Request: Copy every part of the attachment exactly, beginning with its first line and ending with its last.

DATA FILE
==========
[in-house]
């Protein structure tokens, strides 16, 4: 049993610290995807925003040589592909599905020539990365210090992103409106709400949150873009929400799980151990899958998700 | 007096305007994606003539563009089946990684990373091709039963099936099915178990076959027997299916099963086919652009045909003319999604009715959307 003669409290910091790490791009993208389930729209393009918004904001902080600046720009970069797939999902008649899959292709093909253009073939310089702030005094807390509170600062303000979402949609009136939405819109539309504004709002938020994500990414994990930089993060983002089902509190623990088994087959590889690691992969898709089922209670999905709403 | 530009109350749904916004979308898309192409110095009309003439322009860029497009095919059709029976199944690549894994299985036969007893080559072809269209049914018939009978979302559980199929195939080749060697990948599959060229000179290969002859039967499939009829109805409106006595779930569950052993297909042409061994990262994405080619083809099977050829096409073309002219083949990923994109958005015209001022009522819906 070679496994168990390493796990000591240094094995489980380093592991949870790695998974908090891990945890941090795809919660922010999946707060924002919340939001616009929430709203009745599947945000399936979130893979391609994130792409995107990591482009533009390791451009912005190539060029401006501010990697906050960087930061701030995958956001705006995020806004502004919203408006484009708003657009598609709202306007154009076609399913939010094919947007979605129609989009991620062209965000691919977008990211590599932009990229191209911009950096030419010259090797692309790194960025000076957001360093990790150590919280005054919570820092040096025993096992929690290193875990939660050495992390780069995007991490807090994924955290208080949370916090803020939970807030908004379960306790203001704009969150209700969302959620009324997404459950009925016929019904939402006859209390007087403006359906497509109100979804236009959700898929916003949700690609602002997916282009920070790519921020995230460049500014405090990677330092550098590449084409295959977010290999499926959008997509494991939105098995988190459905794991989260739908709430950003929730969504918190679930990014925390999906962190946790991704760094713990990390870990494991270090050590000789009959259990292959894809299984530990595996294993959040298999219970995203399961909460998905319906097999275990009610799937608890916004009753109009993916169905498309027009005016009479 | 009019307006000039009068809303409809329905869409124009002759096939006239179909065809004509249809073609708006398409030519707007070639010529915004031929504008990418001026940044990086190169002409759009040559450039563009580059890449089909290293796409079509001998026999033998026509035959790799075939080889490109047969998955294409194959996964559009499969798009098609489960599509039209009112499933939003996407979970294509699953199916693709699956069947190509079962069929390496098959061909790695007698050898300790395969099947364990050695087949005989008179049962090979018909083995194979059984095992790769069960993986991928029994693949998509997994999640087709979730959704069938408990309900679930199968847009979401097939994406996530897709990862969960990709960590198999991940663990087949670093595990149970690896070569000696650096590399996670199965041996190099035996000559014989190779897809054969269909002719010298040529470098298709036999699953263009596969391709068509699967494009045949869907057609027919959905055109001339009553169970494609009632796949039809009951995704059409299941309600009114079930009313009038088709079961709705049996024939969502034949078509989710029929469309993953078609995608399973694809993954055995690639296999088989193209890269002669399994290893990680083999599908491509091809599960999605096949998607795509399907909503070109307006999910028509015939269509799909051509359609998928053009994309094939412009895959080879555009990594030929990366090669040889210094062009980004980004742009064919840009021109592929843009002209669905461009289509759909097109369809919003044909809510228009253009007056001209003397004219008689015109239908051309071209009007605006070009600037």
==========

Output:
[in-house]
């Protein structure tokens, strides 16, 4: 049993610290995807925003040589592909599905020539990365210090992103409106709400949150873009929400799980151990899958998700 | 007096305007994606003539563009089946990684990373091709039963099936099915178990076959027997299916099963086919652009045909003319999604009715959307 003669409290910091790490791009993208389930729209393009918004904001902080600046720009970069797939999902008649899959292709093909253009073939310089702030005094807390509170600062303000979402949609009136939405819109539309504004709002938020994500990414994990930089993060983002089902509190623990088994087959590889690691992969898709089922209670999905709403 | 530009109350749904916004979308898309192409110095009309003439322009860029497009095919059709029976199944690549894994299985036969007893080559072809269209049914018939009978979302559980199929195939080749060697990948599959060229000179290969002859039967499939009829109805409106006595779930569950052993297909042409061994990262994405080619083809099977050829096409073309002219083949990923994109958005015209001022009522819906 070679496994168990390493796990000591240094094995489980380093592991949870790695998974908090891990945890941090795809919660922010999946707060924002919340939001616009929430709203009745599947945000399936979130893979391609994130792409995107990591482009533009390791451009912005190539060029401006501010990697906050960087930061701030995958956001705006995020806004502004919203408006484009708003657009598609709202306007154009076609399913939010094919947007979605129609989009991620062209965000691919977008990211590599932009990229191209911009950096030419010259090797692309790194960025000076957001360093990790150590919280005054919570820092040096025993096992929690290193875990939660050495992390780069995007991490807090994924955290208080949370916090803020939970807030908004379960306790203001704009969150209700969302959620009324997404459950009925016929019904939402006859209390007087403006359906497509109100979804236009959700898929916003949700690609602002997916282009920070790519921020995230460049500014405090990677330092550098590449084409295959977010290999499926959008997509494991939105098995988190459905794991989260739908709430950003929730969504918190679930990014925390999906962190946790991704760094713990990390870990494991270090050590000789009959259990292959894809299984530990595996294993959040298999219970995203399961909460998905319906097999275990009610799937608890916004009753109009993916169905498309027009005016009479 | 009019307006000039009068809303409809329905869409124009002759096939006239179909065809004509249809073609708006398409030519707007070639010529915004031929504008990418001026940044990086190169002409759009040559450039563009580059890449089909290293796409079509001998026999033998026509035959790799075939080889490109047969998955294409194959996964559009499969798009098609489960599509039209009112499933939003996407979970294509699953199916693709699956069947190509079962069929390496098959061909790695007698050898300790395969099947364990050695087949005989008179049962090979018909083995194979059984095992790769069960993986991928029994693949998509997994999640087709979730959704069938408990309900679930199968847009979401097939994406996530897709990862969960990709960590198999991940663990087949670093595990149970690896070569000696650096590399996670199965041996190099035996000559014989190779897809054969269909002719010298040529470098298709036999699953263009596969391709068509699967494009045949869907057609027919959905055109001339009553169970494609009632796949039809009951995704059409299941309600009114079930009313009038088709079961709705049996024939969502034949078509989710029929469309993953078609995608399973694809993954055995690639296999088989193209890269002669399994290893990680083999599908491509091809599960999605096949998607795509399907909503070109307006999910028509015939269509799909051509359609998928053009994309094939412009895959080879555009990594030929990366090669040889210094062009980004980004742009064919840009021109592929843009002209669905461009289509759909097109369809919003044909809510228009253009007056001209003397004219008689015109239908051309071209009007605006070009600037």